Kathmandu

Ornamental water spouts, Hotel Yak & Yeti

We land, and a few minutes later, lumber out of a shuttle-bus into the airport. Kathmandu’s Tribhuvan International Airport is a low-slung, red-brick building with ornate wooden cornices and beams. The establishment retains a shabby, old-world charm unlike the glass-and-steel airports of the world. Once inside, we form a line that snakes around a wall. Finally, we walk through a wooden metal detector and an ancient X-ray unit for our hand luggage. And then, we are spit out into the maw of chaos.

The luggage area is chock-a-block with people. Many are squatting in groups, while others are milling around. It turns out that the conveyor belts are unmarked. Television screens that should be announcing the plane-load they would disgorge are without power. The only electronic screen pulsating with energy advertises Samsung’s latest smartphone. I look around, and find the besieged luggage retrieval office. A couple of people — a competent-looking lady in uniform and a beleaguered underling — are running the desk. As I walk up to it, the lady gets up and walks past me. I look at the underling and I know the answer to my question: we have to wait. We find a corner and wait for the conveyor belt TVs to light up. It is surprisingly warm — almost as warm as Hyderabad.

Many of my fellow passengers are workers coming back home for “Dushain” — Dussera. A Nepali colleague tells me that if one is not back home for Dushain, one is as good as dead. Many of them are lugging massive LED TV screens, sometimes two. One man opens up his large suitcase and it’s full of electronic gadgets — an electric cooker, a mixer, a hair-dryer. There are three sets of people: worker-groups coming in from the Gulf states — Doha, Muscat. They remind me of the many Telugu workers arriving in Hyderabad from the Gulf states. The second set are from the East — Malaysia, Thailand, Singapore. Finally, the smorgasbord of tourists — first, the business travellers. Then, dishevelled backpackers with the Everest Base camp route-map tee-shirts (doubtless from the world’s highest souvenir store). Finally, seasoned travellers who switch to Nepali when speaking to airport staff.

We learn that some of the Gulf passengers have been waiting for their bags for two days! Later in the day at our hotel, I get to meet quite a few of my event’s delegates whose luggage didn’t arrive with them. It was easy to pick them out: lounging in smelly tee-shirts at the bar, throwing their hands up every now and then. After a long wait, the TV screens atop the conveyor belts flicker awake and one of them flashes my flight number. Soon, I walk out of the airport clutching my small suitcase and event material.


Outside Tribhuvan’s main gate, our taxi joins a steady stream of traffic. Eerily, for a Hyderabadi, there is no honking despite the big jams (the law prohibits honking). Kathmandu’s municipal authorities have laid down massive water pipes around the city. My visit is after this herculean effort, thankfully. But, the roads have not been topped with tar yet, and so, there is a pall of dust all over the city. Surgical masks are now a must-have South Asian fashion accessory.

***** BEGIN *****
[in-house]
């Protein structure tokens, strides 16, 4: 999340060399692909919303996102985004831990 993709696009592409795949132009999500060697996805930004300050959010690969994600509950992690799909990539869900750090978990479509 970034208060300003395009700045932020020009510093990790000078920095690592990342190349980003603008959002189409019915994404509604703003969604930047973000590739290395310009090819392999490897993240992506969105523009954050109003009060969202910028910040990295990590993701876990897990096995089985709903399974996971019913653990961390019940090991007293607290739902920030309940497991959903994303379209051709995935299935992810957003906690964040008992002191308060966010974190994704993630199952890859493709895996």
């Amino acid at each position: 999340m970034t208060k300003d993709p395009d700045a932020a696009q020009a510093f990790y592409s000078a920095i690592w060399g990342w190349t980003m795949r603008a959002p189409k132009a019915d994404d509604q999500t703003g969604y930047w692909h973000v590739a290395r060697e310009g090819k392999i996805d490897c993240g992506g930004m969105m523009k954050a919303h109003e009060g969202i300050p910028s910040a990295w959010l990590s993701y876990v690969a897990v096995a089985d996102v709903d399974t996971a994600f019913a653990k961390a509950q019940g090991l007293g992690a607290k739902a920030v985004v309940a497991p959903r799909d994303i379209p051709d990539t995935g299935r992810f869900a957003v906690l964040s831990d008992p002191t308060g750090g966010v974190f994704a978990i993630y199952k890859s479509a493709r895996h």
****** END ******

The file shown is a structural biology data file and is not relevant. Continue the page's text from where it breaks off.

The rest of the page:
Our taxi crosses the Bhagmati river, with the Pashupatinath temple to our right. As you cross a small bridge over the river, you can also see the burning funeral pyres on its banks. Apart from shepherding Hindu souls to the after-life, the river is the main source of drinking water to the Kathmandu valley. Demand has outstripped supply and borewells are sucking the valley dry. A massive project to bring snow-melt from the Melamchi river through a 20-odd km tunnel is underway — the pipelines in the city are part of this effort. I love big engineering projects and hope to see the tunnel system one day.

Our taxi winds its way through the traffic, and we finally arrive at the Yak and Yeti. The economics of five-star hotels are fascinating. You walk in, and your eyes will water at the asking rate. You bring 300 people along, and everything changes. They even throw in some meeting halls and a lunch or two — and trot out a Yak for your entertainment. If you are good, you can also wrangle some free wi-fi. In the three days we spent there, the hotel staff took every request we threw at them with a smile. Meetings in the morning, catch-up and reviews in the evening and group dinners at night. In no time, we were back at good old Tribhuvan.


There is something magical about travel. An atavistic prod, something in the bones that propels people onward. There are, of course, those who strike deep roots under their sofa and refuse to heed that siren call. I’m of the latter group. Anything further than our neighbourhood grocery requires mental preparation. And yet, I realise that travel is good for the mind and soul, and I’m thankful for the opportunities.

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